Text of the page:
The longest stretch that MLB has gone without enjoying a Game 7 in the World Series was in the decade between the 2002 and 2011 seasons.

The most consecutive Game 7’s occurred between 1955-58 when the drama went the distance in four straight years. From 1952-75 there was a halcyon period in which 15 (62.5%) decisive Game 7’s took place.

Here are my selections as the Top 20 Game 7’s in World Series history, with a brief synopsis. You’ll note that I haven’t chosen to rank them, but rather they are presented in reverse chronological order. Every one was a fantastic finish to the season. Feel free to leave a comment or response on social media with your own favorite.

2016: Cubs – 8, Indians – 7 (10 innings)

The Cubs were under the ‘Curse of the Billy Goat‘ for more than 70 years at this point, and had not won a World Series since 1908. They bolted to a 5-1 lead in the 5th inning, but the Indians roared back. The host Tribe got a two-out RBI double from Brandon Guyer and two-run homer by Rajai Davis off Aroldis Chapman to tie it up in the bottom of the 8th. The game rolled into extra innings, and Chicago scored twice in the top of the 10th for an 8-6 lead. The Indians were still not finished, with Davis delivering an RBI single to make it a one-run game. But Mike Montgomery got Michael Martinez to ground out, third baseman Kris Bryant firing to first baseman Anthony Rizzo to finally end the curse and bring the Cubbies and their long-suffering fans a world championship.

2014: Giants – 3, Royals – 2

Five of the previous six games in this Fall Classic had been blowouts, with only the Royals 3-2 win in Game 3 as a tight affair. This one would be won for the Giants by a fantastic five-inning relief performance from ace lefty Madison Bumgarner, who had previously won Games 1 and 5 as the starting pitcher. A one-out RBI single in the top of the 4th inning by Mike Morse off Kelvin Herrera scored Pablo Sandoval, breaking a 2-2 with what would prove the series-winning run. Bumgarner shut the Royals out on two hits over those final five frames, getting Salvador Perez to pop out with the potential tying run at third base for the final out.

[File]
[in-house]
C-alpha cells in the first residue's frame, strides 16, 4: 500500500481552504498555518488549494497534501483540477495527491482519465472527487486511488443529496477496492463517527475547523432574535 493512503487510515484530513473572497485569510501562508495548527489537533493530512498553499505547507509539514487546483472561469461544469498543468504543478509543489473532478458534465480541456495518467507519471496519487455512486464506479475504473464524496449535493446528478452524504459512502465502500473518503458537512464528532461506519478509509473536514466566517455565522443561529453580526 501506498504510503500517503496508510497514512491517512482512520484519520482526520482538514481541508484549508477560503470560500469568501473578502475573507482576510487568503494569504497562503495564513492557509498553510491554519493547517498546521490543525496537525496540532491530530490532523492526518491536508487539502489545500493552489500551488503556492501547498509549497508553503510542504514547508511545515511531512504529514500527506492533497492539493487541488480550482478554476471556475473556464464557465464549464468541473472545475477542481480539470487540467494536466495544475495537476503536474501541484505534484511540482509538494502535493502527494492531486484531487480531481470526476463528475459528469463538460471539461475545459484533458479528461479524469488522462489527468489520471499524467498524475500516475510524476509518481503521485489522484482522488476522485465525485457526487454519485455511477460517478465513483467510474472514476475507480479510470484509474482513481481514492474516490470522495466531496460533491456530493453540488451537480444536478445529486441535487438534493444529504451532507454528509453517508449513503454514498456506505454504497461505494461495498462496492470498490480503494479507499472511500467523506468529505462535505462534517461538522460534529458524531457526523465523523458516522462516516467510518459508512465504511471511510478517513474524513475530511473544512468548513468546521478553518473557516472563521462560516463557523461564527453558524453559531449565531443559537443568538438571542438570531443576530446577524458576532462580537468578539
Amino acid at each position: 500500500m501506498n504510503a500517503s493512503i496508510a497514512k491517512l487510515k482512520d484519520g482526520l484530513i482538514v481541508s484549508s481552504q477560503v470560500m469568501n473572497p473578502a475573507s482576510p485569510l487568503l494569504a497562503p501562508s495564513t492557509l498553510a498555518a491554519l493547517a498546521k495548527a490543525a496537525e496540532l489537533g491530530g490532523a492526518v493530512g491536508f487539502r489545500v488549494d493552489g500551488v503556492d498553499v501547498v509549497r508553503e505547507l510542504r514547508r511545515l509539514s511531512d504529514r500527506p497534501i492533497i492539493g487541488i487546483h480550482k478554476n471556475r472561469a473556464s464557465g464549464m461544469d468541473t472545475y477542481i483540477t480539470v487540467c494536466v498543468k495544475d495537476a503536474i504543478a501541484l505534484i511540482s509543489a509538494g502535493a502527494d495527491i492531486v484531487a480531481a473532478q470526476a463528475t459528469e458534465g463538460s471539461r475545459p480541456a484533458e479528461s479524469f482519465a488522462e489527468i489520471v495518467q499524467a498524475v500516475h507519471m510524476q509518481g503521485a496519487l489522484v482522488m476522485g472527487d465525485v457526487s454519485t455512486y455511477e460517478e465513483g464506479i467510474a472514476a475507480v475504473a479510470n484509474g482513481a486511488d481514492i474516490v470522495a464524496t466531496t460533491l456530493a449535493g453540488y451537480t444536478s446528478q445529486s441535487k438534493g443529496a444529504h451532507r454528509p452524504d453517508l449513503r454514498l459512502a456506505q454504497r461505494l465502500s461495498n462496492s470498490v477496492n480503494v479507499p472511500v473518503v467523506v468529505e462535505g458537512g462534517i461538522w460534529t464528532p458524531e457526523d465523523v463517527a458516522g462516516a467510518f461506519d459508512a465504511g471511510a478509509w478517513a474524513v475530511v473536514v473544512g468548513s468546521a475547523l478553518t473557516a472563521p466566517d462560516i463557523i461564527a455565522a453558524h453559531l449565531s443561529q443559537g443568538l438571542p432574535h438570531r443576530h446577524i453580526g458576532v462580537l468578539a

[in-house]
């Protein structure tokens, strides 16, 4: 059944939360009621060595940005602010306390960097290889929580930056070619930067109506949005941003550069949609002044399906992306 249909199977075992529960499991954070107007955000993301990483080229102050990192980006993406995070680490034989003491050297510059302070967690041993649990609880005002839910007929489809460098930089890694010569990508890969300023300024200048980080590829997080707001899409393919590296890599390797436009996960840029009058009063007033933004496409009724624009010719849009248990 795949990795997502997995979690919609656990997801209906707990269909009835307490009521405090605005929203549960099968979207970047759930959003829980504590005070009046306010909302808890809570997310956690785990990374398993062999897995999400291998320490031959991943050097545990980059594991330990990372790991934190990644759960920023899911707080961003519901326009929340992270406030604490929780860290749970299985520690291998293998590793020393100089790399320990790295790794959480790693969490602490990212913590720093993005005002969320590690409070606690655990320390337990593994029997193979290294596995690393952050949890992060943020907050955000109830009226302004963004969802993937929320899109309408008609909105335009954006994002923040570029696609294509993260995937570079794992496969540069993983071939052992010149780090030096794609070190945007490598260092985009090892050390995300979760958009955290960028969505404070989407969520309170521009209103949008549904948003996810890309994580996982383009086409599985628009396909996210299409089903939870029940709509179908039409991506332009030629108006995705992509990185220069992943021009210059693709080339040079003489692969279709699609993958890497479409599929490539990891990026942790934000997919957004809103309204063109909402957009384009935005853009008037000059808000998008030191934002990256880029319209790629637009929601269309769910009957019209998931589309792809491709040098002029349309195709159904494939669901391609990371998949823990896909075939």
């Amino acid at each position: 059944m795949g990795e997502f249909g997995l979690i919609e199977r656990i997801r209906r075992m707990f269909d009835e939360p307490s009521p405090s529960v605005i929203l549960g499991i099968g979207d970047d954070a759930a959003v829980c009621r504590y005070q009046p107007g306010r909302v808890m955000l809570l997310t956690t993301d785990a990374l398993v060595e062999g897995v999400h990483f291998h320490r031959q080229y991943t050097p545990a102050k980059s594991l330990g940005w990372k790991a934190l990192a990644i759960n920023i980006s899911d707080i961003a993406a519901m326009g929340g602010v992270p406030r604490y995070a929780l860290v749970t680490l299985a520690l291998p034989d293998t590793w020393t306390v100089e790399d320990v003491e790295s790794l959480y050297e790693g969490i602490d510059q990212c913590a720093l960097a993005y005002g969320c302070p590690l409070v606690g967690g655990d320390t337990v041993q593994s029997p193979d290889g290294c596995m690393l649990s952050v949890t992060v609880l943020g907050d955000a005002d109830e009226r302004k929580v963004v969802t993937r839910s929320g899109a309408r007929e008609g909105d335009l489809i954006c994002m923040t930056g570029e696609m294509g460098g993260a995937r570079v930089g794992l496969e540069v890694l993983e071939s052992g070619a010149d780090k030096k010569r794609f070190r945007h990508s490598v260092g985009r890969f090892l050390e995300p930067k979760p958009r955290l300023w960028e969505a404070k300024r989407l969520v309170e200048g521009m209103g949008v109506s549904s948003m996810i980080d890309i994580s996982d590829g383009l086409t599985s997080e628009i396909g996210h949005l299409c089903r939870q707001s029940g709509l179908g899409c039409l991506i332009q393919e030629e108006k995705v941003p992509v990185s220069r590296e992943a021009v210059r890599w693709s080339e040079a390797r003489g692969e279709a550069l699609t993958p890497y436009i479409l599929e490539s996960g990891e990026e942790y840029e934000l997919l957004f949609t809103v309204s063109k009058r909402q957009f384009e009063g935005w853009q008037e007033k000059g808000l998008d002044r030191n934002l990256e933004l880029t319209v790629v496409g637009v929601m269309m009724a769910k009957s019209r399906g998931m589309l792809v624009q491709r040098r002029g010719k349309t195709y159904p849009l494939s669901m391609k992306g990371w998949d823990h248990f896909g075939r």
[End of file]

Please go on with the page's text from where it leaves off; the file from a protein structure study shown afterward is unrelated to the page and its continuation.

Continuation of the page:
2001: Diamondbacks – 3, Yankees – 2

The Yankees were the three-time defending World Series champions, and they took a 2-1 lead into the bottom of the 9th inning at Bank One Ballpark in Phoenix. There, manager Joe Torre turned the game over to living legend closer Mariano Rivera, one of the greatest postseason pitchers in baseball history. But the host Dbacks refused to lay down and go quietly. Tony Womack ripped a one-out RBI double to tie the game. Then, in one of the most dramatic endings of all-time, Luis Gonzalez looped a series-winning single to center, scoring Jay Bell with the walkoff run as the home crowd went crazy in celebration of the only World Series title in Arizona history.

1997: Marlins – 3, Indians – 2 (11 innings)

In just their fifth season of existence, the Florida Marlins became the first since MLB instituted Wildcard playoff teams for the 1994 season to reach the World Series and also the first to win it all. The Indians were kept from their first World Series crown since 1948, a streak that has now reached 72 years. In this one, the host Tribe led 2-1 into the bottom of the 9th inning. Craig Counsell‘s RBI sac fly off Jose Mesa brought Moises Alou home with the game-tying run, sending the contest to extra-innings. In the bottom of the 11th, Edgar Renteria walked it off with a two-out, bases loaded single that barely ticked off pitcher Charles Nagy‘s glove, scoring Counsell with the series-winning run.

1991: Twins – 1, Braves – 0 (10 innings)